Researchers in California looked at more than a decade of records of registered “assistance” dogs and found that from 1999-2012, there was a huge uptick in the number of smaller dogs, older dogs, and dogs used for psychiatric and medical assistance in the state. Those researchers said the study revealed a growing trend of “misunderstanding” and “misuse” of support dogs.
Support pets are not the same as service animals. According to the Americans with Disabilities Act, a service animal must be trained to perform tasks for a person with a disability, be it physical or psychiatric. Disabilities can include being blind or deaf, using a wheelchair, relying on a dog to remind you to take meds, or having a dog around in case of an anxiety attack.
Under federal law, only dogs and miniature horses weighing less than 100 pounds qualify for the “service animal” designation.
These trained animals are on the job and allowed to accompany their humans anywhere that members of the general public can go (including businesses, hospitals, and just about anywhere that’s not a sterile operating room).
But the law is clear: “Service animals are working animals, not pets.” The ADA even spells out that “dogs whose sole function is to provide comfort or emotional support do not qualify as service animals under the ADA.”
The Fair Housing Act, however, is a bit more lenient: It says that US tenants have a right to keep “assistance animals,” including emotional support pets, in their homes even if a leaser has a strict no-pets policy.
Therapy dogs are a third category of animal, and they’re trained to help calm patients down during therapy sessions, usually in clinical settings.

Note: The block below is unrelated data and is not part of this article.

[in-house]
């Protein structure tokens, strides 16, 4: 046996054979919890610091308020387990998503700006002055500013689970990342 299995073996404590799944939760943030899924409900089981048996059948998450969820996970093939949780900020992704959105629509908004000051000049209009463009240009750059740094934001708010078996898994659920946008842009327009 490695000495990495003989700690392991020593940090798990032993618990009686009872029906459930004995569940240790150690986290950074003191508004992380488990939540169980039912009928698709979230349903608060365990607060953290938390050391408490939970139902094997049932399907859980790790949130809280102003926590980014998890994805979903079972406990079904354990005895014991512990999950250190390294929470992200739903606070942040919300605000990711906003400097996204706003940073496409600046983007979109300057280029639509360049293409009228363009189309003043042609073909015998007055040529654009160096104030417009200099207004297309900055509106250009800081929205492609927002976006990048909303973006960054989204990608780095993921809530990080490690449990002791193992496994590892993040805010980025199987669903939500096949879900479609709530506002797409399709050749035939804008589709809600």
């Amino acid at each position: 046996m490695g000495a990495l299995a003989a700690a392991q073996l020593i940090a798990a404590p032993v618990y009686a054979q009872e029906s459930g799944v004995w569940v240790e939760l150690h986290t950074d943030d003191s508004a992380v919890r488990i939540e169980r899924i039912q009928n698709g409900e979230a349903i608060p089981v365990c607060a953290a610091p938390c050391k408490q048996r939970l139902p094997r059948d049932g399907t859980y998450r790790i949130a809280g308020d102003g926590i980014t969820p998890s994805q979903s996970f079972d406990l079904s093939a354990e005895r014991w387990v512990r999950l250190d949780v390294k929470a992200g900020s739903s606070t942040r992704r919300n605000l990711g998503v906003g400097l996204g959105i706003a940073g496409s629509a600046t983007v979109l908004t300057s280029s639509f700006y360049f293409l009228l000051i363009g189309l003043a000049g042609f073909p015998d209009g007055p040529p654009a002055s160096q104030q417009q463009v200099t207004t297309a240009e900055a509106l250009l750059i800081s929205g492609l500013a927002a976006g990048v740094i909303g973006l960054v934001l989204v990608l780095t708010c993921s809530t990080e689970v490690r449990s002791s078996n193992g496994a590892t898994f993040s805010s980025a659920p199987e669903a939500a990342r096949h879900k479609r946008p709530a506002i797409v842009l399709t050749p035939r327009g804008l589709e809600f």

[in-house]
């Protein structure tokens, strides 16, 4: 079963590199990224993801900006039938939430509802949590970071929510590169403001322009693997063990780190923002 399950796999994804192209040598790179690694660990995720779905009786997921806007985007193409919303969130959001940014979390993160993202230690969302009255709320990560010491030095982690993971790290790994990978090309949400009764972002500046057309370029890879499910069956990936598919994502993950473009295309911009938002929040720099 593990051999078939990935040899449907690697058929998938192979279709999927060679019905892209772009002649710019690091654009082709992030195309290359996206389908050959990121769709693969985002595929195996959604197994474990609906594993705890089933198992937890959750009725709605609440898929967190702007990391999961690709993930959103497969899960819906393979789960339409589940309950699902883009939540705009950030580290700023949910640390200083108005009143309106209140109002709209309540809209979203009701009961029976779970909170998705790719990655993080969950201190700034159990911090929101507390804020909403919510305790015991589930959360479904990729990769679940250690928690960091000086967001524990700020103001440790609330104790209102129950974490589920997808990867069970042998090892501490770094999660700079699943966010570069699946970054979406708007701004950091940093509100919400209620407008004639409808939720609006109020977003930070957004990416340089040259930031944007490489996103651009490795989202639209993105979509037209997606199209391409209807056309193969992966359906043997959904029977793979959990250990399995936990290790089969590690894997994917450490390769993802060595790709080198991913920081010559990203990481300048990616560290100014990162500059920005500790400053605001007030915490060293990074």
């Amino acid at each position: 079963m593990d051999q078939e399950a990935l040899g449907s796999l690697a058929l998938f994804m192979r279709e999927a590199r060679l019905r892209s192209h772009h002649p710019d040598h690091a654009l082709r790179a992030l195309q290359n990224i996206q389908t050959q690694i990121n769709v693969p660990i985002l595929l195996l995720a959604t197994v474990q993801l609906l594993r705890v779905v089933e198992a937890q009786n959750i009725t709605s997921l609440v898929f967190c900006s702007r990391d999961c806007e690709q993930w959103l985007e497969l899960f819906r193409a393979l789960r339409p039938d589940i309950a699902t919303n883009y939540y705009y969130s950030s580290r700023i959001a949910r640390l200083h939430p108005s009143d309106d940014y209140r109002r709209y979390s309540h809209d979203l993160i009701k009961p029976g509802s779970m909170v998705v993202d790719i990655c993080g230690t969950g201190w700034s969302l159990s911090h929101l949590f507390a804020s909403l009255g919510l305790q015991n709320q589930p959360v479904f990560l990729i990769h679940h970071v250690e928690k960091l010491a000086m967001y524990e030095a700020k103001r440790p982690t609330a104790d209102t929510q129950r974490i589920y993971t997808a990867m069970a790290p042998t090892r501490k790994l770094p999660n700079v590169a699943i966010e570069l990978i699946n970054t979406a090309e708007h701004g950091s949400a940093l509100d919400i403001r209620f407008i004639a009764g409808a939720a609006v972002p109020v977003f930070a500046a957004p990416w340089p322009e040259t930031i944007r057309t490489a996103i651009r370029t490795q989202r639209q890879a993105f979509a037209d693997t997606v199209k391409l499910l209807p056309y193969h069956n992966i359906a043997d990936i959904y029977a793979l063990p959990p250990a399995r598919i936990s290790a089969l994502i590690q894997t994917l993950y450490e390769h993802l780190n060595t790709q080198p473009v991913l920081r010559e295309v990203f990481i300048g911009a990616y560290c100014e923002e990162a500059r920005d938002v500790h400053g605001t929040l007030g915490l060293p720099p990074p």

Animals can help people feel better, but they have to be trained
People who train and certify dogs to work with patients are worried about the growing number of untrained pets flying on planes.
- Budimir Jevtic/Shutterstock
Alice Smith, a client services coordinator at the PAWS dog training center in Florida, told Business Insider that untrained pets are giving real service dogs a bad name.
“There are people who just wanna be able to take their dogs with them everywhere, and they go online and buy a vest,” Smith said. She added that if owners don’t put in the six months to a year required to train an animal, the dog can end up barking and acting out in public.
However, Smith believes dogs can help for people dealing with anxiety and depression. As a pet owner herself, she said she has benefitted from having dogs around when she’s upset.
“My dogs have just known it,” she said. “They would come over to me, and get close to me, and as soon as I would pet them, I would calm down.”
Smith said there are likely many other people who’d benefit from having a furry, well-behaved friend nearby. She said she even fielded calls from students in Florida who were scared about getting on the bus after the school shooting in Parkland and thought a support dog might help. Other kids call the training center because they’re getting bullied and want an emotional support dog to help them get through the day safely. Dogs can also help guide their owners to exits in a panic, or just lean into a person to calm them down in a crowd.
“They can feel that dog’s pressure, and know the dog’s there,” Smith said.
But Younggren pointed out that some people are afraid of dogs or allergic to them. For those individuals, a flight alongside an emotional support pet could be an anxiety- or sneeze-provoking experience.
It boils down to a simple, well-known problem, he said: “People who love dogs think everybody loves dogs.”
Update: This post has been updated to reflect new policies on Delta and United. Jeffrey Younggren, a forensic psychology professor at the University of New Mexico, was at the University of Missouri when this story was first published.